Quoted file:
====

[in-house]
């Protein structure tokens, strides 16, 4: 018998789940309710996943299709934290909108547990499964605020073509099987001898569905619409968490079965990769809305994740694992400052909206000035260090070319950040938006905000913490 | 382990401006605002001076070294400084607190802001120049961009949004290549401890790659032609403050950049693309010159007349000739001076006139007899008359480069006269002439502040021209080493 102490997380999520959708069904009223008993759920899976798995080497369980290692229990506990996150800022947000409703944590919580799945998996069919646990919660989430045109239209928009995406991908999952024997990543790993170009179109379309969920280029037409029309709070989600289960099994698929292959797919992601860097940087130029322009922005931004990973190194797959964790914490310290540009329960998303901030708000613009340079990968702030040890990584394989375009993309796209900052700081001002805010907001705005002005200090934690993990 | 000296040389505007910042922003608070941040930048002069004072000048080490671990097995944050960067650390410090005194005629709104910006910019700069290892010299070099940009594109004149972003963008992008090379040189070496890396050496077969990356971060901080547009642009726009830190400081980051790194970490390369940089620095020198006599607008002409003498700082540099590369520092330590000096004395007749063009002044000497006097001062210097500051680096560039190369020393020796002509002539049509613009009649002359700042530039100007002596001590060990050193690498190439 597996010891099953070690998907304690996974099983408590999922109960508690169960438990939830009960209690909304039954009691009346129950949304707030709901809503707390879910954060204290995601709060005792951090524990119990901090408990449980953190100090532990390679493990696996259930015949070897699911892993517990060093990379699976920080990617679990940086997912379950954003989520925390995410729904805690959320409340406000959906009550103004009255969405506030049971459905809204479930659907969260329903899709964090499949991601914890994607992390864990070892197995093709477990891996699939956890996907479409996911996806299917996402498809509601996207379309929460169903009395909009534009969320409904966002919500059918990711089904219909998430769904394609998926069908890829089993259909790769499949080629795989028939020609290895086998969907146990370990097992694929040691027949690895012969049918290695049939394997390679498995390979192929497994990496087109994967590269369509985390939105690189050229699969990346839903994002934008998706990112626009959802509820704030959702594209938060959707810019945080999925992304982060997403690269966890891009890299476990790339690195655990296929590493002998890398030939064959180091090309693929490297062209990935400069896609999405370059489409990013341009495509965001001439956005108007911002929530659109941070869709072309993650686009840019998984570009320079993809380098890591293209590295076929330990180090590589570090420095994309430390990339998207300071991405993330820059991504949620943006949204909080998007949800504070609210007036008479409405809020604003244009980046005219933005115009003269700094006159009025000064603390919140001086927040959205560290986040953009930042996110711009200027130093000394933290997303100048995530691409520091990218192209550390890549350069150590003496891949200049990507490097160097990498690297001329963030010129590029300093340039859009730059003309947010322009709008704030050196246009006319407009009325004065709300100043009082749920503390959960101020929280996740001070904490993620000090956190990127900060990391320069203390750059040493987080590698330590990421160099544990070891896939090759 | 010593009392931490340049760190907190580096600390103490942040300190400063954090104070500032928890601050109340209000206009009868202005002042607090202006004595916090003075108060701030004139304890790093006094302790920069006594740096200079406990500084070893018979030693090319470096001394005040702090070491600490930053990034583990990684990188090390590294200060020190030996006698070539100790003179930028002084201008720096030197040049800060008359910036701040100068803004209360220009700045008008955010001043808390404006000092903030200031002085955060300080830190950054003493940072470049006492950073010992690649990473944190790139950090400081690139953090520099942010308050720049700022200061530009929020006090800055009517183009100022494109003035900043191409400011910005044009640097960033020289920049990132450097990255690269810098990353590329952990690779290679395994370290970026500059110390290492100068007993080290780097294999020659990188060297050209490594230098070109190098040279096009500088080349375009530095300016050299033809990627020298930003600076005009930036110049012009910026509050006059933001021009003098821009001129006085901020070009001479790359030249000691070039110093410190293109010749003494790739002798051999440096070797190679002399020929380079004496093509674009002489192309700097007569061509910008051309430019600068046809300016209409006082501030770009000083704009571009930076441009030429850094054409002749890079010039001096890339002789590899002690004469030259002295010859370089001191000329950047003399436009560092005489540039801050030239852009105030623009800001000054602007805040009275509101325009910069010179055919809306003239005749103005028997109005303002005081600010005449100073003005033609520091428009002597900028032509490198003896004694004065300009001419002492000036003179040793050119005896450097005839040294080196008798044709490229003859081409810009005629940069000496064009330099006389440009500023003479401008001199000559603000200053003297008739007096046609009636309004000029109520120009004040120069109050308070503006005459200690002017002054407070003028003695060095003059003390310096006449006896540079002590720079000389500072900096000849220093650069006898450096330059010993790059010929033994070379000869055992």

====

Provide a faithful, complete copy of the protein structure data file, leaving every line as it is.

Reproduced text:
[in-house]
């Protein structure tokens, strides 16, 4: 018998789940309710996943299709934290909108547990499964605020073509099987001898569905619409968490079965990769809305994740694992400052909206000035260090070319950040938006905000913490 | 382990401006605002001076070294400084607190802001120049961009949004290549401890790659032609403050950049693309010159007349000739001076006139007899008359480069006269002439502040021209080493 102490997380999520959708069904009223008993759920899976798995080497369980290692229990506990996150800022947000409703944590919580799945998996069919646990919660989430045109239209928009995406991908999952024997990543790993170009179109379309969920280029037409029309709070989600289960099994698929292959797919992601860097940087130029322009922005931004990973190194797959964790914490310290540009329960998303901030708000613009340079990968702030040890990584394989375009993309796209900052700081001002805010907001705005002005200090934690993990 | 000296040389505007910042922003608070941040930048002069004072000048080490671990097995944050960067650390410090005194005629709104910006910019700069290892010299070099940009594109004149972003963008992008090379040189070496890396050496077969990356971060901080547009642009726009830190400081980051790194970490390369940089620095020198006599607008002409003498700082540099590369520092330590000096004395007749063009002044000497006097001062210097500051680096560039190369020393020796002509002539049509613009009649002359700042530039100007002596001590060990050193690498190439 597996010891099953070690998907304690996974099983408590999922109960508690169960438990939830009960209690909304039954009691009346129950949304707030709901809503707390879910954060204290995601709060005792951090524990119990901090408990449980953190100090532990390679493990696996259930015949070897699911892993517990060093990379699976920080990617679990940086997912379950954003989520925390995410729904805690959320409340406000959906009550103004009255969405506030049971459905809204479930659907969260329903899709964090499949991601914890994607992390864990070892197995093709477990891996699939956890996907479409996911996806299917996402498809509601996207379309929460169903009395909009534009969320409904966002919500059918990711089904219909998430769904394609998926069908890829089993259909790769499949080629795989028939020609290895086998969907146990370990097992694929040691027949690895012969049918290695049939394997390679498995390979192929497994990496087109994967590269369509985390939105690189050229699969990346839903994002934008998706990112626009959802509820704030959702594209938060959707810019945080999925992304982060997403690269966890891009890299476990790339690195655990296929590493002998890398030939064959180091090309693929490297062209990935400069896609999405370059489409990013341009495509965001001439956005108007911002929530659109941070869709072309993650686009840019998984570009320079993809380098890591293209590295076929330990180090590589570090420095994309430390990339998207300071991405993330820059991504949620943006949204909080998007949800504070609210007036008479409405809020604003244009980046005219933005115009003269700094006159009025000064603390919140001086927040959205560290986040953009930042996110711009200027130093000394933290997303100048995530691409520091990218192209550390890549350069150590003496891949200049990507490097160097990498690297001329963030010129590029300093340039859009730059003309947010322009709008704030050196246009006319407009009325004065709300100043009082749920503390959960101020929280996740001070904490993620000090956190990127900060990391320069203390750059040493987080590698330590990421160099544990070891896939090759 | 010593009392931490340049760190907190580096600390103490942040300190400063954090104070500032928890601050109340209000206009009868202005002042607090202006004595916090003075108060701030004139304890790093006094302790920069006594740096200079406990500084070893018979030693090319470096001394005040702090070491600490930053990034583990990684990188090390590294200060020190030996006698070539100790003179930028002084201008720096030197040049800060008359910036701040100068803004209360220009700045008008955010001043808390404006000092903030200031002085955060300080830190950054003493940072470049006492950073010992690649990473944190790139950090400081690139953090520099942010308050720049700022200061530009929020006090800055009517183009100022494109003035900043191409400011910005044009640097960033020289920049990132450097990255690269810098990353590329952990690779290679395994370290970026500059110390290492100068007993080290780097294999020659990188060297050209490594230098070109190098040279096009500088080349375009530095300016050299033809990627020298930003600076005009930036110049012009910026509050006059933001021009003098821009001129006085901020070009001479790359030249000691070039110093410190293109010749003494790739002798051999440096070797190679002399020929380079004496093509674009002489192309700097007569061509910008051309430019600068046809300016209409006082501030770009000083704009571009930076441009030429850094054409002749890079010039001096890339002789590899002690004469030259002295010859370089001191000329950047003399436009560092005489540039801050030239852009105030623009800001000054602007805040009275509101325009910069010179055919809306003239005749103005028997109005303002005081600010005449100073003005033609520091428009002597900028032509490198003896004694004065300009001419002492000036003179040793050119005896450097005839040294080196008798044709490229003859081409810009005629940069000496064009330099006389440009500023003479401008001199000559603000200053003297008739007096046609009636309004000029109520120009004040120069109050308070503006005459200690002017002054407070003028003695060095003059003390310096006449006896540079002590720079000389500072900096000849220093650069006898450096330059010993790059010929033994070379000869055992």